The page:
Wednesday 12 May 2010 by Janice Farrer. No comments
Diary of an Anzac

Please note: Care has been taken to transcribe these entries without alteration to preserve the original language of Herbert Vincent Reynolds.

'Gaba Tepe, Turkish position' By  Horace Moore-Jones 'Gaba Tepe, Turkish position' By Horace Moore-Jones

‘Although it rained fairly heavy during the night my mate and I were duly rewarded for our exertion in completing our dugout last night, we worked at it till well after dark and had the satisfaction of not being disturbed by the rain as it kept perfectly dry*.  We have made a terrace of dugouts in the steep side of Victoria Gully and ours is about 4ft wide to allow two of us to lay in the comfortably and the back bank about 5ft deep. We have banked up the sides a bit with old ration bags filled with the earth and covered to the top with our waterproof sheets laced together. It is not altogether worth writing home about, nevertheless it is quite serviceable and as comfortable as circumstances will permit. Any how it is useless going in for anything flash here as Abdul seems to object even to us having what we have got. We are likely to be more contented here in out new situation as the enemy cannot observe all out movements like he could in the old, we also get a nice sea view here. With all the transports at anchor and the various battleships and other naval boats with the islands of Imbros and Samothrace in the distance we get a scene that always offers a certain amount of interest and by climbing a few yards up the steep slope behind us we can get a magnificent view if Kaba Tepe with its wrecked fort on our right flank and away to Cape Helles in the distance. Being off duty today we did not turn out till dinner time when the rain and cleared off. The enemy has been very active again today with his artillery, they put one of the field guns of Hughes battery out of action temporarily and two of the crew were badly wounded. This battery is posted on our right flank and one of the runs is practically in the front line looking right at the enemies positions. It is only used in emergency in the case of the enemy attacking, when it would be firing at point blank range. We discovered this evening that we have to contend with the enemy’s artillery from two directions as they can get at us better from another direction, that is down Victoria Gully, but they cannot get any observation from that direction any more than from Kaba Tepe, so they can only send them over and chance to luck about hitting anything. Some of our Light Horse Regiments landed here today without their horses, to relieve some of our infantry who badly require a spell.’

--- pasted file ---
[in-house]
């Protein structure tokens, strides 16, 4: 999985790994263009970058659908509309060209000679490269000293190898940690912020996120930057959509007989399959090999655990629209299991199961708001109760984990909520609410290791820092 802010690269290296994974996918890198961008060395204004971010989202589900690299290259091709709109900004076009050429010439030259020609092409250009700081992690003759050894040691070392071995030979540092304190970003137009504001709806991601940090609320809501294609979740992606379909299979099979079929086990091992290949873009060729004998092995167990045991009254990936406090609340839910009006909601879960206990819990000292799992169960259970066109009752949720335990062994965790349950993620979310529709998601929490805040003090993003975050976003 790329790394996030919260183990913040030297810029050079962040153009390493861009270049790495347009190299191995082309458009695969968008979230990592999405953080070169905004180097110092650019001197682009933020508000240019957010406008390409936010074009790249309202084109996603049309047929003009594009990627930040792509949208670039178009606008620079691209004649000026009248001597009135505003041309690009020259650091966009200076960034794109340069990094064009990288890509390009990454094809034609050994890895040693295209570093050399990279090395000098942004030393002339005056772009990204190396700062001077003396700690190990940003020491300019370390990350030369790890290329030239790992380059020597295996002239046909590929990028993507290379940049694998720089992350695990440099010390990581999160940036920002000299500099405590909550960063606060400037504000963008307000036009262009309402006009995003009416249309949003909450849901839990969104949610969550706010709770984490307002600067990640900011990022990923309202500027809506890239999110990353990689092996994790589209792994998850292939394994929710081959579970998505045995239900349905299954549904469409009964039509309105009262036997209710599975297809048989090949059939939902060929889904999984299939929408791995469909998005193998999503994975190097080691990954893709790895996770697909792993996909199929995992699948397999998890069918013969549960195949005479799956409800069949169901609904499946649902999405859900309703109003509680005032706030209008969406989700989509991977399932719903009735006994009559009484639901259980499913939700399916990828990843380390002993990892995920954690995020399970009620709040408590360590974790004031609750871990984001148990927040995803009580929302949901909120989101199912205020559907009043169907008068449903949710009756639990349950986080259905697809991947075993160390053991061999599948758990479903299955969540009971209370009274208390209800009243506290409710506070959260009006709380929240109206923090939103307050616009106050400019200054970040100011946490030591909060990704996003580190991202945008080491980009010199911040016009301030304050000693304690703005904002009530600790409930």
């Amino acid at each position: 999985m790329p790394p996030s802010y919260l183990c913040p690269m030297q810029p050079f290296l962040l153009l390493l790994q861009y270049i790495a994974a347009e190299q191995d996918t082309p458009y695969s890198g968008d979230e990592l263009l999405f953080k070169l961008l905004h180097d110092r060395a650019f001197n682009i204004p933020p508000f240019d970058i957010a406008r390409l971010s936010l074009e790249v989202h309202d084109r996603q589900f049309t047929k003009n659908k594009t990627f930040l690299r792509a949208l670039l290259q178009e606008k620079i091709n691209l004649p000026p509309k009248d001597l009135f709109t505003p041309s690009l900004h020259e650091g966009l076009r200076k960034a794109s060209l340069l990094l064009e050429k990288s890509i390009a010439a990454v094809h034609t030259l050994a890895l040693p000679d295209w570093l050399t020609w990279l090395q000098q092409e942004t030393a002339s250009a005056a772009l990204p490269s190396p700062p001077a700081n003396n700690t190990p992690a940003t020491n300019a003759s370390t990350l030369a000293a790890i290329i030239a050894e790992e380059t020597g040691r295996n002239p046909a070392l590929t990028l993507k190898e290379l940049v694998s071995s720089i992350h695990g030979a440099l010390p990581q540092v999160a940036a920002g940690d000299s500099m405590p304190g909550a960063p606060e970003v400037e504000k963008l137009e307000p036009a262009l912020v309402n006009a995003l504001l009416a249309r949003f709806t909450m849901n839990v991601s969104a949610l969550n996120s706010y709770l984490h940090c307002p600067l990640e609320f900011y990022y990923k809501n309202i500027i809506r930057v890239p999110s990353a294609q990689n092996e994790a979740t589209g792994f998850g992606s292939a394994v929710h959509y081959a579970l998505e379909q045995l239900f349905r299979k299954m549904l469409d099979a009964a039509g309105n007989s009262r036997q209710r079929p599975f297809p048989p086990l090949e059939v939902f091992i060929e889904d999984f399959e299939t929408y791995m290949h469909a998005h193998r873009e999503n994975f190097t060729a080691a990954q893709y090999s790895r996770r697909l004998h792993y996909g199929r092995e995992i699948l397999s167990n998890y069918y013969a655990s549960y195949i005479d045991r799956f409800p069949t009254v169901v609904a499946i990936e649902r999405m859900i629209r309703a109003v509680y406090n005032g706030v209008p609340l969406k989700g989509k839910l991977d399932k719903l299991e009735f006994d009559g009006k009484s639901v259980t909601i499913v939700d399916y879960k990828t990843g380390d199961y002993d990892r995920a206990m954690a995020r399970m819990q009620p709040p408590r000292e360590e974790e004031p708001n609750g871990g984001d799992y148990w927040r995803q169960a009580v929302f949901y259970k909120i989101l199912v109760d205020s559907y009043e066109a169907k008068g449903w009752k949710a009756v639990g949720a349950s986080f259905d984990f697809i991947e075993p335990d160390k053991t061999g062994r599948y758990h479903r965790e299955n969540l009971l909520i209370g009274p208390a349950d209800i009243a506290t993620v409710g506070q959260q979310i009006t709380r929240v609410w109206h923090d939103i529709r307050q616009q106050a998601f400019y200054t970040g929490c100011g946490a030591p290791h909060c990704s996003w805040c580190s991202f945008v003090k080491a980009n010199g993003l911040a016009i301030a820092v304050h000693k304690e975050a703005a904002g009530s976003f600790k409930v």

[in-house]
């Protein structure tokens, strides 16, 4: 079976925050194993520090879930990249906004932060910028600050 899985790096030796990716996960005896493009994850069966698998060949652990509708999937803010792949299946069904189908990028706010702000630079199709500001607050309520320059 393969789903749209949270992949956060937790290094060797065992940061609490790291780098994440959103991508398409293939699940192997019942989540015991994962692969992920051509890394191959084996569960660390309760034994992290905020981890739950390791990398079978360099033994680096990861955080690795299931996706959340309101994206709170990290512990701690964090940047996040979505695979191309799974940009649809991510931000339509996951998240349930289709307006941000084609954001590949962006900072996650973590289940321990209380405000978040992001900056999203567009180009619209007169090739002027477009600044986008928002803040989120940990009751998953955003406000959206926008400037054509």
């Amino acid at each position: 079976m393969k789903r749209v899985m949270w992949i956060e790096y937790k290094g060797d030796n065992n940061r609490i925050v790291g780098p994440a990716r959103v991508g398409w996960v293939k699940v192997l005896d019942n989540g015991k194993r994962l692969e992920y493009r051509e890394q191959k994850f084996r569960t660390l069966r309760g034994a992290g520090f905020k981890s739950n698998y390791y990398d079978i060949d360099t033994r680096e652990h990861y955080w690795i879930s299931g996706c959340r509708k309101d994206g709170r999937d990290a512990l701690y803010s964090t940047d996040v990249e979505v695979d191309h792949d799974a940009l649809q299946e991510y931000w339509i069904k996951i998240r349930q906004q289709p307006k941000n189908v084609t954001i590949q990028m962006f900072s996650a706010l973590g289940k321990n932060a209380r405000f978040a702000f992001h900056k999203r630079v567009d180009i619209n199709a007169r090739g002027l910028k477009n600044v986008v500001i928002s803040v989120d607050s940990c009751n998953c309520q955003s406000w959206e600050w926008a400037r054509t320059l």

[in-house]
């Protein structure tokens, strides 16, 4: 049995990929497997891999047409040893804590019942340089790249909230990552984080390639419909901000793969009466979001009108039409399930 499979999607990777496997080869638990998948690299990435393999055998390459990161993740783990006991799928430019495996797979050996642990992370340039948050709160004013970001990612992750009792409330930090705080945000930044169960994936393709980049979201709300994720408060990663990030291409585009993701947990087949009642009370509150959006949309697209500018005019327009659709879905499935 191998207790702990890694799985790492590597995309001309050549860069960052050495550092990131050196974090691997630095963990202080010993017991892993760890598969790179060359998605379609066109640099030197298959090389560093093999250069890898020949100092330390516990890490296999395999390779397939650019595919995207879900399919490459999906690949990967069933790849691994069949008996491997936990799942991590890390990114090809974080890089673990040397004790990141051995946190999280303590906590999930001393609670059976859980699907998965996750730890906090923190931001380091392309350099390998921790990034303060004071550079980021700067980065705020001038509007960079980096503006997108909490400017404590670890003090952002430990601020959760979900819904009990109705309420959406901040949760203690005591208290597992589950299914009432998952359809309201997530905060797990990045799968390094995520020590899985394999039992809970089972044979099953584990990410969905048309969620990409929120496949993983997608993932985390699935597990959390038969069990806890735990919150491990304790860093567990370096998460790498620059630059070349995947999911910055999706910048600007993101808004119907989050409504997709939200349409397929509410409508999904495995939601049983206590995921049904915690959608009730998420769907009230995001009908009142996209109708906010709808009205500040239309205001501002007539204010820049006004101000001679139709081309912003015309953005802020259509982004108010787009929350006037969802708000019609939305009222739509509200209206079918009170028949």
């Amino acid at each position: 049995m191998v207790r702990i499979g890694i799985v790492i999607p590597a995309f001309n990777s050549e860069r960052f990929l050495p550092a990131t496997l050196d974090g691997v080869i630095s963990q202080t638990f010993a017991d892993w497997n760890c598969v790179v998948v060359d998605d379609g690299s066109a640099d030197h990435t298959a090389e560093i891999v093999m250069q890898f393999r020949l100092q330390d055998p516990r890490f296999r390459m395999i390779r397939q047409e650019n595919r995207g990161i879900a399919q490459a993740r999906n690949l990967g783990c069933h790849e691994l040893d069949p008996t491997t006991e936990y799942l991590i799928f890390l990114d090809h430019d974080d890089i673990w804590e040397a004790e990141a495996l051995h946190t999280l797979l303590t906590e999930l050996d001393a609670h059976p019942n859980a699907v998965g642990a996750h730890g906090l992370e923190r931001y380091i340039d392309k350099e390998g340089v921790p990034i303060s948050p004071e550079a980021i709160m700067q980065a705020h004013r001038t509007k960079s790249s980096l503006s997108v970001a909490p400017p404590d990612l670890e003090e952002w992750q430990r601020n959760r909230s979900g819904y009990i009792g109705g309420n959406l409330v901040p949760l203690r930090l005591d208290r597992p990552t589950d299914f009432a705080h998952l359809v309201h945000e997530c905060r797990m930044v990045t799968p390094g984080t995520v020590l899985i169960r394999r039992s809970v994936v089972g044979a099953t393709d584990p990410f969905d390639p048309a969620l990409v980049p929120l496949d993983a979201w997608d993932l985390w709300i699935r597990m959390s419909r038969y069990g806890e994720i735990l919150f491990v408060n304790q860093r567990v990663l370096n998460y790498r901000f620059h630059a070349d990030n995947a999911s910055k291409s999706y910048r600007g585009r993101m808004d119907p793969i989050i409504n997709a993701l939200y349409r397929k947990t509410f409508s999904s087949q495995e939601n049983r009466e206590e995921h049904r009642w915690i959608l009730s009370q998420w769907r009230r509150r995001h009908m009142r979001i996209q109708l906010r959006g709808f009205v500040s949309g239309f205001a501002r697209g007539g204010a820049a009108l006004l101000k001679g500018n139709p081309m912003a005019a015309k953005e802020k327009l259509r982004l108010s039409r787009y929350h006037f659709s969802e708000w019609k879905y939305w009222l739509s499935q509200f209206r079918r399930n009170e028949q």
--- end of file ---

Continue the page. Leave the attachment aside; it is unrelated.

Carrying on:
*The men on Gallipoli learned to appreciate the 'little things' such as a good night’s sleep, keeping dry during a rainstorm or an extra ration.

For the classroom: If you lived on Gallipoli amongst the trenches what ‘luxury’ would you most like to have? Why did you choose this?